Author: cestmoi

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Post time 2017-2-16 08:23:32 |Display all floors
seneca Post time: 2017-2-15 09:27
Few people who are too lazy to familiarse themselves with the characters will become proficiewnt a ...

Written Chinese is a pictographic language. It is artistic and beautiful, but it is also difficult for those of us who are not "artistic" and in a hurry.

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Post time 2017-2-16 08:31:48 |Display all floors
1584austin Post time: 2017-2-15 23:12
written cantonese looks the same as written mandarin to me.

it was about my third trip to TW when ...

Umm, no. In CN they use simplified Chinese whereas in TW, they use a variation of traditional Chinese, which has slight variations to the Chinese used in HK and SG, pictographic-wise.

As an example, the word for "dragon" in simplified Chinese is whereas in "traditional" Chinese, it is
. I have since learned that simplified Chinese predates the PRC.

But your observation that many TW people understand some Cantonese agrees with mine. Most CN Chinese have difficulties with Cantonese.
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Post time 2017-2-16 08:32:48 |Display all floors
1584austin Post time: 2017-2-15 23:12
written cantonese looks the same as written mandarin to me.

it was about my third trip to TW when ...
...I've worked out that if i learn at this same rate as i am now I'l; be 213 years old when I an fluent...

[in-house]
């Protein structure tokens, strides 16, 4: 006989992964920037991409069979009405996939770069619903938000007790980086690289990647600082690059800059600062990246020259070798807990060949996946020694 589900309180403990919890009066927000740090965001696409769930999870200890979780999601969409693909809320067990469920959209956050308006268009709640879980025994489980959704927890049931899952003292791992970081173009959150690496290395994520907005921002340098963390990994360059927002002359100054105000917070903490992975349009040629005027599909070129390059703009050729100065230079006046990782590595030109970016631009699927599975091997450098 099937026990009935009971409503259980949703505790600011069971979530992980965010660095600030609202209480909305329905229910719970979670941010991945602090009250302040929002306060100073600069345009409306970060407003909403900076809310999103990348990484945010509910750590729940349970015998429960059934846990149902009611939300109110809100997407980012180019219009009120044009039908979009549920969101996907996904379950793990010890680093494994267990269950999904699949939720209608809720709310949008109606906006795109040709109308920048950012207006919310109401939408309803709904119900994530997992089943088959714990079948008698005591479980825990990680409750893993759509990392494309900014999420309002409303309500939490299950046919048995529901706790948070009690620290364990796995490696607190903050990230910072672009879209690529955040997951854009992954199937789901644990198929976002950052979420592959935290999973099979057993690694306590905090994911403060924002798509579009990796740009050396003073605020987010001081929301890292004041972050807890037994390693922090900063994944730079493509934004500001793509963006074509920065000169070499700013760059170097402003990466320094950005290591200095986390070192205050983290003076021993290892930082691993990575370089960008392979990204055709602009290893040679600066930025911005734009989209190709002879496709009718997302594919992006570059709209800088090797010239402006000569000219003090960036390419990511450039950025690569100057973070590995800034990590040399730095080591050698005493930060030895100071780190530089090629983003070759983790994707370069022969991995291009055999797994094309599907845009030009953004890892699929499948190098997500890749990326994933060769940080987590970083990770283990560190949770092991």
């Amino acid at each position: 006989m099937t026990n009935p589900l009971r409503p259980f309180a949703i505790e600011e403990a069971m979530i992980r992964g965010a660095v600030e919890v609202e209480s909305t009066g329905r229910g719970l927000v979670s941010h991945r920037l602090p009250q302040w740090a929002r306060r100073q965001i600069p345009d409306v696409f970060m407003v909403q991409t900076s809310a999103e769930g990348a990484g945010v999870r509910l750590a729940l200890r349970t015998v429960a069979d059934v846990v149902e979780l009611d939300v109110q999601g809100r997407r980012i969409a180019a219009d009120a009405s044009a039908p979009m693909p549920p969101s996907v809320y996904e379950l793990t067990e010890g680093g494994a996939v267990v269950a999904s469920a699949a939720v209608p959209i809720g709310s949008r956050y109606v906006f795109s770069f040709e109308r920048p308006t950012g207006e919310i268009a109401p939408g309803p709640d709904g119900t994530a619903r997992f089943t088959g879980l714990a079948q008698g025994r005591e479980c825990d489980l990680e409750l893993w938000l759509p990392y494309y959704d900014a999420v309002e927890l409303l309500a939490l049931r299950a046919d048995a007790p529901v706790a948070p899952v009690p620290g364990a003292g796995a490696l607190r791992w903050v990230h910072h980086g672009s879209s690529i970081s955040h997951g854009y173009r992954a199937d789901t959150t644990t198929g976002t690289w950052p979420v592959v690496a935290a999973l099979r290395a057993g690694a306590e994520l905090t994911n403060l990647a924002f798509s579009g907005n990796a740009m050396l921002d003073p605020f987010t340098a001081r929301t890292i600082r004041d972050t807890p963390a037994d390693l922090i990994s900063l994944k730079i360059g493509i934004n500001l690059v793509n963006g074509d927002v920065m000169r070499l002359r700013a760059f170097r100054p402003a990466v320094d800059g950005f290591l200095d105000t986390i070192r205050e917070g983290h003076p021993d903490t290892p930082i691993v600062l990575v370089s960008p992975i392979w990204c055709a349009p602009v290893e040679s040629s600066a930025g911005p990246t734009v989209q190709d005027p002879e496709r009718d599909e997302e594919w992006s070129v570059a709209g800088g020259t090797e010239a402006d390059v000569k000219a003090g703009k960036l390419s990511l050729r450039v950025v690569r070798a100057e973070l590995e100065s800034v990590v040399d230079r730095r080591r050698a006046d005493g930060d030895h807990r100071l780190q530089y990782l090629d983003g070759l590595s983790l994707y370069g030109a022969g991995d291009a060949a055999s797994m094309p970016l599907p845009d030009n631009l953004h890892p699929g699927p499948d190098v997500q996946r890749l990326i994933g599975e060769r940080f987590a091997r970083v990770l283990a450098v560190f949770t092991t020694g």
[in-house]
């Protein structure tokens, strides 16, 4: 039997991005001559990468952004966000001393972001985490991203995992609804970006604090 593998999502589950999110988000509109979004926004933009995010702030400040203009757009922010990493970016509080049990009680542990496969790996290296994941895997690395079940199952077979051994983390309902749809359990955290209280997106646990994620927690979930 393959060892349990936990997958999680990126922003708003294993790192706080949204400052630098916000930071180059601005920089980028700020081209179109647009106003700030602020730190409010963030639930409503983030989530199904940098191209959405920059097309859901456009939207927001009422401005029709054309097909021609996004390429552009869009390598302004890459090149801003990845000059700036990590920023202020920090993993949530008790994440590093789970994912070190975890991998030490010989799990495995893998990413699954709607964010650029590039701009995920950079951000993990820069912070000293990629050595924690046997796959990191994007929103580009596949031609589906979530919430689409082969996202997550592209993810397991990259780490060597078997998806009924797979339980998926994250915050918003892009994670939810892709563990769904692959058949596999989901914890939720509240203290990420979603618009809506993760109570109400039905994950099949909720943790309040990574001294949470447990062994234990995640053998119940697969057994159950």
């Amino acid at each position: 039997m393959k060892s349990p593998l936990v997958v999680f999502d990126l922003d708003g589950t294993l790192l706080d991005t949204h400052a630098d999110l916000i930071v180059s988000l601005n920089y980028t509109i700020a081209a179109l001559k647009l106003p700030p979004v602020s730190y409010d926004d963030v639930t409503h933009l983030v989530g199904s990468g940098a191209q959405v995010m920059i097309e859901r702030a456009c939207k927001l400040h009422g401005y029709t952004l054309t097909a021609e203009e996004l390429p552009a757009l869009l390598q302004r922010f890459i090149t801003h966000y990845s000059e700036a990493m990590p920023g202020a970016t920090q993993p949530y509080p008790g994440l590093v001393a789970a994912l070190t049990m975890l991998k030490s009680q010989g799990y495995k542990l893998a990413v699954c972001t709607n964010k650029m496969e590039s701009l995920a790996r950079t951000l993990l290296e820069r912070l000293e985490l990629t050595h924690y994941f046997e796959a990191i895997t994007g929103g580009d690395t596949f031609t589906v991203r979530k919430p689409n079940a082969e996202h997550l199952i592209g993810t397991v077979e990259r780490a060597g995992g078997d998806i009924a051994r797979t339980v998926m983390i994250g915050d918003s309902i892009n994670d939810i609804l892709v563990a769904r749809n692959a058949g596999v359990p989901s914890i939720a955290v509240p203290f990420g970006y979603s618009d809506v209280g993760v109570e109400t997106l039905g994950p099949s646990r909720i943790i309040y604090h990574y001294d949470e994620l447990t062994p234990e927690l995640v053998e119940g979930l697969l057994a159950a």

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Post time 2017-2-16 08:33:31 |Display all floors
Ted180 Post time: 2017-2-15 23:06
Yet, by using the Pinyin letters, it could become more international.

True
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Post time 2017-2-16 15:53:38 |Display all floors
cestmoi Post time: 2017-2-16 08:31
Umm, no. In CN they use simplified Chinese whereas in TW, they use a variation of traditional Chin ...

Sorry I always understood that Simplified Chinese was mandarin and traditional was Cantonese

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Post time 2017-2-16 15:54:05 |Display all floors
cestmoi Post time: 2017-2-16 08:32
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Post time 2017-2-17 10:46:27 |Display all floors
1584austin Post time: 2017-2-16 15:53
Sorry I always understood that Simplified Chinese was mandarin and traditional was Cantonese

We are talking about dialects, rather than the pictographic script.

Traditionally, China was unified by its (written) script and divided by their (spoken) dialects. If we accept "Putonghua" as the correct spoken language ( the German equivalent is "Hochdeutsch" ), then Cantonese, Shanghainese, Fujianese etc are all dialects.

The characters for China are 中国 (simplified Chinese) or 中國 (traditional Chinese) and whether one speaks Cantonese or Shanghainese, one can read those words. They would pronounce them differently, but those characters mean the same thing to every Chinese regardless of their spoken dialect.

SImilarly, the nouns "London" and "English" are spelled the same whether one rhymes in Cockney or speaks in East Londonese.
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